Vacuuming is a chore for many of our clients (and for us too). We know that there are probably a thousand other things they would rather be doing. Because of this, most don’t vacuum nearly as often or as effectively as they should. Many of the vacuums they use don’t work very well, the collection bag is full or the hose is clogged. That’s why the first step in your carpet or rug cleaning process should be vacuuming with heavy duty commercial equipment. And if you’re cleaning rugs, they should be dusted both face and back after thorough vacuuming.
Vacuuming is more than just getting the carpet or rugs cleaned for the sake of appearance. Vacuuming is an essential part of maintaining carpet and rugs as well as keeping the environment clean and healthy. And it’s a required step for professionals to perform in order to adhere to the “standard,” the ANSI/IICRC S100 Standard and Reference Guide for Professional Cleaning of Textile Floor Coverings, that is.
OK, let’s get down to the nitty gritty about dirt. There are two sources of soil and three distinct classes or types of soil. In addition, these soils accumulate on three different levels within the pile of carpet or rugs.
So where does the dirt come from?
Obviously, from outside. Tracked particles (e.g., sand, clay, grass, leaves and other fibers) enter homes or businesses, along with airborne pollutants from industrial and automo-tive exhaust emissions.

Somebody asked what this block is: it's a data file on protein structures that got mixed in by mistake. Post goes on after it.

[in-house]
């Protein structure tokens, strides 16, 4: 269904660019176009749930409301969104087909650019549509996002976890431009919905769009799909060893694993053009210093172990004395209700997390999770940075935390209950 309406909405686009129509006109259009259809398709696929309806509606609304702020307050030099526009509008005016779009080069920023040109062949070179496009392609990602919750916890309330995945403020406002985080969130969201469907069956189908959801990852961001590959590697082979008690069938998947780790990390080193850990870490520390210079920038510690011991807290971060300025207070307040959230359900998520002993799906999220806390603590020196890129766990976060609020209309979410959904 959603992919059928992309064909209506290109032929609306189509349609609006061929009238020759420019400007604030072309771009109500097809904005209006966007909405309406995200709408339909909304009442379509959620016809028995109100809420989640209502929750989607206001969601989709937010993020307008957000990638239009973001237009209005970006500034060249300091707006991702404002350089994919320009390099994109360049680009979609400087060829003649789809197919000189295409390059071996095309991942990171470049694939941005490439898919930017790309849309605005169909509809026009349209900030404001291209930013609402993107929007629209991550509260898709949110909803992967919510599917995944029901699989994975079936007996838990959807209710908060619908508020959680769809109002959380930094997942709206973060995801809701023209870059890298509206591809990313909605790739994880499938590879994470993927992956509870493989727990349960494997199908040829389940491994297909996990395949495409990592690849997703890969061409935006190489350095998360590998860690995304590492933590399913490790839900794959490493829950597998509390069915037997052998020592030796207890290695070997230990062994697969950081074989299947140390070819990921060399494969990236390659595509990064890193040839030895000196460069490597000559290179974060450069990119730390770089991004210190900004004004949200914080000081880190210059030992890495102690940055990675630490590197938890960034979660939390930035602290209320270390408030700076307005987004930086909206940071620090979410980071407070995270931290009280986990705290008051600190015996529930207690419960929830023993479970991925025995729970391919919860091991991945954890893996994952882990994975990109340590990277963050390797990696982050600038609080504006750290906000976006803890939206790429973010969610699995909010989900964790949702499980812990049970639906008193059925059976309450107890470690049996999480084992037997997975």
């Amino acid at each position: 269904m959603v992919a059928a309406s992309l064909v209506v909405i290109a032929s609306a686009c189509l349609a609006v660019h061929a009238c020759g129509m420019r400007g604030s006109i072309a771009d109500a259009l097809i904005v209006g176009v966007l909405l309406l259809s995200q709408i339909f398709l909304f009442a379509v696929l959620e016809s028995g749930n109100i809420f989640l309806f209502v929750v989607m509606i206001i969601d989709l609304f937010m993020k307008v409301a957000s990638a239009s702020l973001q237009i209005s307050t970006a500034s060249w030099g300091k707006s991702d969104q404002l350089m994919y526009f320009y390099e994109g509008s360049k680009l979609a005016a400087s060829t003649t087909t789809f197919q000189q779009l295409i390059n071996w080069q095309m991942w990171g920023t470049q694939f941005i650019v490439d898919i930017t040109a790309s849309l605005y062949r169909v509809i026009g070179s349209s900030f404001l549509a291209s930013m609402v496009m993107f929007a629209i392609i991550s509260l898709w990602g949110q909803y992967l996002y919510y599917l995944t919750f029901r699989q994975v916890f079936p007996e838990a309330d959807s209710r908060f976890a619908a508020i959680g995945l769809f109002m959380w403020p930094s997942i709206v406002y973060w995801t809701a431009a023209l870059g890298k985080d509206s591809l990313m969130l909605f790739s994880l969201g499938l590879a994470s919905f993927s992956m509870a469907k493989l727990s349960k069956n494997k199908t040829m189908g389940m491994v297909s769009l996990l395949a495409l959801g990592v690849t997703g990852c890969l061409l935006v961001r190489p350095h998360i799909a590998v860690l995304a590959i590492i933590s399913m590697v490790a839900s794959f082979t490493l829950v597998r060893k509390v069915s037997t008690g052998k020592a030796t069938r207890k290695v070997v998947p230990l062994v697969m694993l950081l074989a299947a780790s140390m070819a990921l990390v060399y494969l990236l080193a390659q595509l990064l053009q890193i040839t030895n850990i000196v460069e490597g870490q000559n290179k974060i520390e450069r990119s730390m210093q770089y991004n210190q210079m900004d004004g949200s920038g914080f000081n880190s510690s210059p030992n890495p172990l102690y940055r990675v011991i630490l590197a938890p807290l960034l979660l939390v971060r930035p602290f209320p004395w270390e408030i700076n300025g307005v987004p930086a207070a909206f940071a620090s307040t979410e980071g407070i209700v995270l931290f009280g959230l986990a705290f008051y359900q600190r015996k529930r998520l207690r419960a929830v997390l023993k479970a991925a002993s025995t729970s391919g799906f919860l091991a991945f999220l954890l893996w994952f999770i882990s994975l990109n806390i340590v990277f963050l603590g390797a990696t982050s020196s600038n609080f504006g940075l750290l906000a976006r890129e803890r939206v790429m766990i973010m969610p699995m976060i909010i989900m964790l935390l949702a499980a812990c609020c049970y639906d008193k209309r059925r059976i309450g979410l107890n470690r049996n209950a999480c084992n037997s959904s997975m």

Inside the home or business, soil comes from shed animal and human dander and hair, fibers from fabrics and paper goods, body oils and food substances, or from commercial work processing. The most significant source of difficult soil that builds on fiber comes from animal and vegetable oils that are generated in food service areas or kitchens.
From a professional cleaning standpoint, the three basic types or classes of soil include:
These soils are classified as “insoluble” in the sense that they cannot be dissolved with chemicals used in the normal cleaning process. So, since they can’t be removed by dissolving and flushing or rinsing, they must be removed in some other way.
Insoluble soil tends to collect in high traffic areas like entries and other heavy use areas of a home (den or family room) or business (lobby). If you’re cleaning rugs, you should be aware that the structure of the wool fiber allows area rugs in those locations to hold much more dry particle soil than a carpet or rugs made of synthetic fibers, so you need to work extra hard to remove it by adding dusting to your process. The heaviest and most destructive soil particles, such as sand and grit are at the base of the yarn and are the most difficult to remove. Slowing down and taking your time vacuuming and dusting will pay off in the long run. I don’t know about you, but I’d rather empty a few more vacuum bags than have to remove mud from my waste tank.
The appearance and life of your client’s carpet and rugs depend on the care and maintenance they receive. According to the Carpet and Rug Institute (CRI), carpet that is well-maintained should last 10-15 years. Rugs can last for generations. Proper cleaning which includes thorough dry soil removal will keep them looking great for their full lifetime.
Although the primary responsibility for removing dry particle soil from carpet or rugs lies with end-user, it is unrealistic to expect them to be able to remove the majority of the soil. That’s where you as a professional textile cleaner come to the rescue!